Pouring Ourselves Out

This week Vice-President Al Gore expressed sympathy for Malaysia's pro-democracy demonstrators—and set off a storm of controversy. Malaysian leaders angrily told reporters that Gore's comments were "disgusting" and "rude." Well, rude or not, Gore was right. He was echoing the principle of our own Declaration of Independence: Human rights are God-given. And the Malaysian leaders deserve a good rebuke. They have consistently used their positions for personal gain and power, putting themselves ahead of the interests of those they are supposed to be serving. When money from oil and manufacturing poured into Malaysia, its leaders had a choice: They could use the funds to build an economy that would benefit all Malaysians. Or, they could use the funds to line their own pockets and the pockets of their families and friends—something called "crony capitalism," a phenomenon seen only too frequently in the Third World. Malaysian leaders chose the second course, and their actions have brought Malaysia to the brink of economic ruin, and the people are rioting in the streets. And it's a perfect illustration of the wrong way to lead. Well, if lining your pockets is the wrong way, and it clearly is, what is the right way to lead? Where can we find examples of true leadership? One place we find them is in the Scriptures. One of my favorite stories is the tale of David when he was battling the Philistines. The Philistine soldiers had surrounded David and trapped him in the cave of Adullan, which had to be a very dry and arid place. David was desperately thirsty, and he said, "Oh, that someone would get me a drink of water from the well near the gate of Bethlehem." Well, three of his soldiers overheard him. They got up, broke through the Philistine lines, drew water from the well near the gate of Bethlehem, and carried it back to David. But instead of drinking it, David dumped the water out on the ground. His men were astonished and probably outraged, but David said, "Far be it from me, O Lord, to do this. Shall I drink the blood of the men who went at the risk of their lives?" David was saying, "Yes, I want that water badly, but I am not going to take it at the expense of the lives of my men." More than he wanted water, David wanted his men to know that he put their interests first, and that only the Lord was worthy of the sacrifice they had made. And so the water was poured out before the Lord. There is a long tradition in the military that when an officer takes his troops into the field, the officer makes certain, always, that his troops are fed first. That tradition follows right from the story I just told you. Leaders are to pour themselves out for those whom they serve. In the spiritual realm, they do so with the authority that God has given them to lead, by being utterly selfless. You and I must never forget this principle of leadership, whether we're leading Third World nations, worldwide ministries, or our own families. We must never abuse our positions of leadership in order to serve our own interests. Leadership is a holy trust to serve those we lead. Like David, and like our Lord, we lead by putting first the interests of those who follow us.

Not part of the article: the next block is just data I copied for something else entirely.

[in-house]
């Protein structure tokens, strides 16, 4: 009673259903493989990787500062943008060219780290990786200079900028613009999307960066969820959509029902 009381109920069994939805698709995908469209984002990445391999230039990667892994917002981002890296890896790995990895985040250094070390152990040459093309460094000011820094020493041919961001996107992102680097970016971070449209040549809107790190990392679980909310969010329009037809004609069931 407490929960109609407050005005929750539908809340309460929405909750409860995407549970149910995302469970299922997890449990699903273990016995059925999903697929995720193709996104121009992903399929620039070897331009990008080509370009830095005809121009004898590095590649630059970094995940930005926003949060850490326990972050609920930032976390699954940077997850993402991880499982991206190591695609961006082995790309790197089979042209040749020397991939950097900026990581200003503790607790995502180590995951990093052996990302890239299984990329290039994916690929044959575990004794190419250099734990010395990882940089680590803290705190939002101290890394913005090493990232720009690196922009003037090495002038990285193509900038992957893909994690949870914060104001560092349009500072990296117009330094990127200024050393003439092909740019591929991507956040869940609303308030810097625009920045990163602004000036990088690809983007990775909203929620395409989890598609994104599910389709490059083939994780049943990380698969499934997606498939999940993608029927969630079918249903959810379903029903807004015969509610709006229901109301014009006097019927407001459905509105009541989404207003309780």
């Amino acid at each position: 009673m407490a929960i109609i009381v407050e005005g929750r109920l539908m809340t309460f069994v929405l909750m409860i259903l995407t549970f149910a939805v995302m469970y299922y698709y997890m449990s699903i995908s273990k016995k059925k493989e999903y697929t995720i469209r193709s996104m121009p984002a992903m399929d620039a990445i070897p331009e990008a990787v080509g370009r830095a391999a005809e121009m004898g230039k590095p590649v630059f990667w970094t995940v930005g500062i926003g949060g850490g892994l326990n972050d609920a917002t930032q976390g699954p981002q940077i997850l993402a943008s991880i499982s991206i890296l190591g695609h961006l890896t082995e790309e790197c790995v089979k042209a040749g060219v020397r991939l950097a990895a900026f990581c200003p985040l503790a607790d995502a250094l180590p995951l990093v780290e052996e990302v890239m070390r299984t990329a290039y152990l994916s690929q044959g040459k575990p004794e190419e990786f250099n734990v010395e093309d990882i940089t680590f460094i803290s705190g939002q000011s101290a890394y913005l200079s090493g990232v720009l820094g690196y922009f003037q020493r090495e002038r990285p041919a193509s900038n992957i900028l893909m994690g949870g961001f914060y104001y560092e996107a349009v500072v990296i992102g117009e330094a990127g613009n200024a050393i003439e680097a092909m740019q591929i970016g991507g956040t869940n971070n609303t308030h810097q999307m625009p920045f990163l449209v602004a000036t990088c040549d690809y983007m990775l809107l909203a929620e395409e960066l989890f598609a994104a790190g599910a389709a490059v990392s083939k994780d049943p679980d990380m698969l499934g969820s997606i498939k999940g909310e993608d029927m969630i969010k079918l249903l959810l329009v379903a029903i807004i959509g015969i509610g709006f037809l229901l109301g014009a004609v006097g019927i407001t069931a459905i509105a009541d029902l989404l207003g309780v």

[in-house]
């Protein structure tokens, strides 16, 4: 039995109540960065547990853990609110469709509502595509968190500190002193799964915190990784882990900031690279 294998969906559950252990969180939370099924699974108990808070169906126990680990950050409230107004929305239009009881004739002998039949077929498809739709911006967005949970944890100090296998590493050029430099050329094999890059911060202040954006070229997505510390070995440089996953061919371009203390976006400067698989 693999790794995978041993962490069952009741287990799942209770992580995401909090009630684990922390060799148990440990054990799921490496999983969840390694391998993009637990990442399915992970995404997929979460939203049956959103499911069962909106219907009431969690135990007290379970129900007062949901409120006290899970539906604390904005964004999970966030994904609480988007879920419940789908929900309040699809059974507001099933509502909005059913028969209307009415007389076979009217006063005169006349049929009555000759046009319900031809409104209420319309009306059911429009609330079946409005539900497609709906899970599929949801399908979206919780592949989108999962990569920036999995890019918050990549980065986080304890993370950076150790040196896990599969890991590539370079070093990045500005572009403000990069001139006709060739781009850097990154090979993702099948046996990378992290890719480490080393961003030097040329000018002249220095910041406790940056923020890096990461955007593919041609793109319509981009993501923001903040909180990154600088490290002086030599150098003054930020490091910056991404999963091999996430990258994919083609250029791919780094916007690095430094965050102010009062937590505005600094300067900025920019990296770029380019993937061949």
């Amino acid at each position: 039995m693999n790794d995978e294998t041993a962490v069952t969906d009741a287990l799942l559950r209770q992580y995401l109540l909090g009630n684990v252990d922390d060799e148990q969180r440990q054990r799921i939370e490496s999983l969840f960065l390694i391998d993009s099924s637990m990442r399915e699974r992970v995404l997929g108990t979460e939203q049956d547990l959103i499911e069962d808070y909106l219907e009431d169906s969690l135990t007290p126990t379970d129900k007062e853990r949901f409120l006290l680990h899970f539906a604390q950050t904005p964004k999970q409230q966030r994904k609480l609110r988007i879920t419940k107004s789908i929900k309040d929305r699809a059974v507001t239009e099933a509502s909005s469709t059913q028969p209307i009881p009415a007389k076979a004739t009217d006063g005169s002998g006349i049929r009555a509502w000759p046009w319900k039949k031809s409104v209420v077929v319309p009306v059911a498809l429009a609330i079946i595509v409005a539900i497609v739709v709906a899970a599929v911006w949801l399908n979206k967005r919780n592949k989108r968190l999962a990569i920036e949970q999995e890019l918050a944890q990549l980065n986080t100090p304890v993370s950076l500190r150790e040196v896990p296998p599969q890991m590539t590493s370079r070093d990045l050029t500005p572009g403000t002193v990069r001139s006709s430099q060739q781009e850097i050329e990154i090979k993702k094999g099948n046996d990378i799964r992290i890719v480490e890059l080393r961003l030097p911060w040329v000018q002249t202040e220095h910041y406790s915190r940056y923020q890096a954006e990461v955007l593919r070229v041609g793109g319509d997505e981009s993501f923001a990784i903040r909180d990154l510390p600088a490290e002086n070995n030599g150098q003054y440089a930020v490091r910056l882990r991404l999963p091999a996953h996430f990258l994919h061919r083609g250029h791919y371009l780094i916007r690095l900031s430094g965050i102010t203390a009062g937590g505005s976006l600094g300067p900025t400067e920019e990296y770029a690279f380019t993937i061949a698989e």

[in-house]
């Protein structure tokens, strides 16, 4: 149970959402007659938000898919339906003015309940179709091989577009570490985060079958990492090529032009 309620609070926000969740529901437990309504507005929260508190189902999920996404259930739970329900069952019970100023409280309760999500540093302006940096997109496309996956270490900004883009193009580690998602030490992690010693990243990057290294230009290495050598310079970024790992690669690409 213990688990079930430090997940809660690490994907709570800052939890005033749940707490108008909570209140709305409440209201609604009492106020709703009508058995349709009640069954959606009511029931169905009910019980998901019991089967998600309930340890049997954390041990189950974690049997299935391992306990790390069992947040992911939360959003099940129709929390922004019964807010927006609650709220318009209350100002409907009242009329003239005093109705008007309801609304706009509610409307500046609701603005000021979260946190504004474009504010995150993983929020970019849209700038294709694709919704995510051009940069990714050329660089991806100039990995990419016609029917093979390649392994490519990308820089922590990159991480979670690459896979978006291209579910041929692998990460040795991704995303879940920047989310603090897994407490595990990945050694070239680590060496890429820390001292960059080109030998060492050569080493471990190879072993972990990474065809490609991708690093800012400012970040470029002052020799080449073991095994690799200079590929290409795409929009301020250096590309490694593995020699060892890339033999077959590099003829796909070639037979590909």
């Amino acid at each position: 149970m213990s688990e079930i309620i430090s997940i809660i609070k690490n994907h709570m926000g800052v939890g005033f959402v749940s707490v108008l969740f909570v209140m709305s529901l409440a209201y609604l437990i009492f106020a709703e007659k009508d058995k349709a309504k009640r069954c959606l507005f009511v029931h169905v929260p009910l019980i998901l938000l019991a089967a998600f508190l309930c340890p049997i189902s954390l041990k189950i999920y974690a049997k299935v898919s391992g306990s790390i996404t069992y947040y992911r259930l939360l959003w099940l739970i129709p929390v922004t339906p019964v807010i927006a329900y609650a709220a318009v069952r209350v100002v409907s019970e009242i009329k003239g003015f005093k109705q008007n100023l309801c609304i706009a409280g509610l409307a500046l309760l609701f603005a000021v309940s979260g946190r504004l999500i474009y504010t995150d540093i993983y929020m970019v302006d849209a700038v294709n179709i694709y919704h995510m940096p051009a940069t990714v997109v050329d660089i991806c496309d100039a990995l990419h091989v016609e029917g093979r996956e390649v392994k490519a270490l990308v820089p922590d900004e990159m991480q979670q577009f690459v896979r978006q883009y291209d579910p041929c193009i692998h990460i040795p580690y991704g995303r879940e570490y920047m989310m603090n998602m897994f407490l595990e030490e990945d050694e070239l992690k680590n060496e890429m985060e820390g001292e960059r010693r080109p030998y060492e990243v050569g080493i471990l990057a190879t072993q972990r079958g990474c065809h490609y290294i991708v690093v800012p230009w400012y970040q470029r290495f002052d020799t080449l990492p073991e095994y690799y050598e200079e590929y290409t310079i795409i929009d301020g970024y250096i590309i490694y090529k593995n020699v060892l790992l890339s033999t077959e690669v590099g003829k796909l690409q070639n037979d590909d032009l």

Chuck Colson


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